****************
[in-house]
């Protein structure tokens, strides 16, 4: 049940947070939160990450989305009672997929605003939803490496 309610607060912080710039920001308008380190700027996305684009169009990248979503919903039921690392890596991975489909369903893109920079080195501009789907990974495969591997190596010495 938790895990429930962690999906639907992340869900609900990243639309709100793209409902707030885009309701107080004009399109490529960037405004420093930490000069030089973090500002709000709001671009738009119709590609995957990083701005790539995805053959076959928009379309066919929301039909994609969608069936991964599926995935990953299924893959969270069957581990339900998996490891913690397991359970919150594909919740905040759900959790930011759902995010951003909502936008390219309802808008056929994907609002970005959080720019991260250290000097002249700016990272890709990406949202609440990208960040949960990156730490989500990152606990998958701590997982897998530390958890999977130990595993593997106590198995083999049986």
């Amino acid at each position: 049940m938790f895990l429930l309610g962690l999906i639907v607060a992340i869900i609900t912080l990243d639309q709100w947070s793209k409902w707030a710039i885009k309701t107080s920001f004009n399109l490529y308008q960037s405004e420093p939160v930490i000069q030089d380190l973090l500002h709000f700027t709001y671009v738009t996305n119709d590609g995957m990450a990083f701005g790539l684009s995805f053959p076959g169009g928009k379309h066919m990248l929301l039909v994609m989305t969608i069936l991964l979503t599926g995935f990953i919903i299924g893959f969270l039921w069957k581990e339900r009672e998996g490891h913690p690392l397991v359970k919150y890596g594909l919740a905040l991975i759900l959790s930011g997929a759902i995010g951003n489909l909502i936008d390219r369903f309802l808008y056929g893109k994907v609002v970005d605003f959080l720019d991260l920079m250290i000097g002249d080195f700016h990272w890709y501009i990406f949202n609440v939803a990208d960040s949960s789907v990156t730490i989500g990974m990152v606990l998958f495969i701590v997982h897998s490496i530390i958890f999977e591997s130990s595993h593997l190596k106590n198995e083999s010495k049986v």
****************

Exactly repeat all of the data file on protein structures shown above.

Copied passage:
[in-house]
């Protein structure tokens, strides 16, 4: 049940947070939160990450989305009672997929605003939803490496 309610607060912080710039920001308008380190700027996305684009169009990248979503919903039921690392890596991975489909369903893109920079080195501009789907990974495969591997190596010495 938790895990429930962690999906639907992340869900609900990243639309709100793209409902707030885009309701107080004009399109490529960037405004420093930490000069030089973090500002709000709001671009738009119709590609995957990083701005790539995805053959076959928009379309066919929301039909994609969608069936991964599926995935990953299924893959969270069957581990339900998996490891913690397991359970919150594909919740905040759900959790930011759902995010951003909502936008390219309802808008056929994907609002970005959080720019991260250290000097002249700016990272890709990406949202609440990208960040949960990156730490989500990152606990998958701590997982897998530390958890999977130990595993593997106590198995083999049986």
């Amino acid at each position: 049940m938790f895990l429930l309610g962690l999906i639907v607060a992340i869900i609900t912080l990243d639309q709100w947070s793209k409902w707030a710039i885009k309701t107080s920001f004009n399109l490529y308008q960037s405004e420093p939160v930490i000069q030089d380190l973090l500002h709000f700027t709001y671009v738009t996305n119709d590609g995957m990450a990083f701005g790539l684009s995805f053959p076959g169009g928009k379309h066919m990248l929301l039909v994609m989305t969608i069936l991964l979503t599926g995935f990953i919903i299924g893959f969270l039921w069957k581990e339900r009672e998996g490891h913690p690392l397991v359970k919150y890596g594909l919740a905040l991975i759900l959790s930011g997929a759902i995010g951003n489909l909502i936008d390219r369903f309802l808008y056929g893109k994907v609002v970005d605003f959080l720019d991260l920079m250290i000097g002249d080195f700016h990272w890709y501009i990406f949202n609440v939803a990208d960040s949960s789907v990156t730490i989500g990974m990152v606990l998958f495969i701590v997982h897998s490496i530390i958890f999977e591997s130990s595993h593997l190596k106590n198995e083999s010495k049986v």